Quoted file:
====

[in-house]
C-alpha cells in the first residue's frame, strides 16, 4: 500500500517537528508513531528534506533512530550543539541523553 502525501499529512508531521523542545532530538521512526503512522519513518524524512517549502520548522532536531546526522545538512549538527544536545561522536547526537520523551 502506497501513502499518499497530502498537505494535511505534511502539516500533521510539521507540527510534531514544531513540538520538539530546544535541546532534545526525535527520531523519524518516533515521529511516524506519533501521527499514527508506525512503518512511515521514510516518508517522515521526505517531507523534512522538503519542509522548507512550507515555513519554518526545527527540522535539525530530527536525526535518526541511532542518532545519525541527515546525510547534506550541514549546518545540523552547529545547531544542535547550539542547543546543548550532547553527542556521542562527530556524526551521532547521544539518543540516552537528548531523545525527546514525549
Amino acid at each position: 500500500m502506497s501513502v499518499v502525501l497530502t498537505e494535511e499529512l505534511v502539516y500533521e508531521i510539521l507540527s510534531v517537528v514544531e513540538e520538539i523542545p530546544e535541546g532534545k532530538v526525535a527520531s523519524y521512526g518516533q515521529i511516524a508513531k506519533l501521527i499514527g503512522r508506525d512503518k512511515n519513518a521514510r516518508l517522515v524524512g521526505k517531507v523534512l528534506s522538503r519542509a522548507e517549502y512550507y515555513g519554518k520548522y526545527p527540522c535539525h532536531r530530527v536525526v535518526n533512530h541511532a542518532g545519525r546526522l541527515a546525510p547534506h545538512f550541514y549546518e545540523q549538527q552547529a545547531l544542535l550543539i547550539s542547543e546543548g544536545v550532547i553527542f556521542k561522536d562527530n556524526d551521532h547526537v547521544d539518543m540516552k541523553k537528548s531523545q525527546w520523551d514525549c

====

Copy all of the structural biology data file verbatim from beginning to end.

[in-house]
C-alpha cells in the first residue's frame, strides 16, 4: 500500500517537528508513531528534506533512530550543539541523553 502525501499529512508531521523542545532530538521512526503512522519513518524524512517549502520548522532536531546526522545538512549538527544536545561522536547526537520523551 502506497501513502499518499497530502498537505494535511505534511502539516500533521510539521507540527510534531514544531513540538520538539530546544535541546532534545526525535527520531523519524518516533515521529511516524506519533501521527499514527508506525512503518512511515521514510516518508517522515521526505517531507523534512522538503519542509522548507512550507515555513519554518526545527527540522535539525530530527536525526535518526541511532542518532545519525541527515546525510547534506550541514549546518545540523552547529545547531544542535547550539542547543546543548550532547553527542556521542562527530556524526551521532547521544539518543540516552537528548531523545525527546514525549
Amino acid at each position: 500500500m502506497s501513502v499518499v502525501l497530502t498537505e494535511e499529512l505534511v502539516y500533521e508531521i510539521l507540527s510534531v517537528v514544531e513540538e520538539i523542545p530546544e535541546g532534545k532530538v526525535a527520531s523519524y521512526g518516533q515521529i511516524a508513531k506519533l501521527i499514527g503512522r508506525d512503518k512511515n519513518a521514510r516518508l517522515v524524512g521526505k517531507v523534512l528534506s522538503r519542509a522548507e517549502y512550507y515555513g519554518k520548522y526545527p527540522c535539525h532536531r530530527v536525526v535518526n533512530h541511532a542518532g545519525r546526522l541527515a546525510p547534506h545538512f550541514y549546518e545540523q549538527q552547529a545547531l544542535l550543539i547550539s542547543e546543548g544536545v550532547i553527542f556521542k561522536d562527530n556524526d551521532h547526537v547521544d539518543m540516552k541523553k537528548s531523545q525527546w520523551d514525549c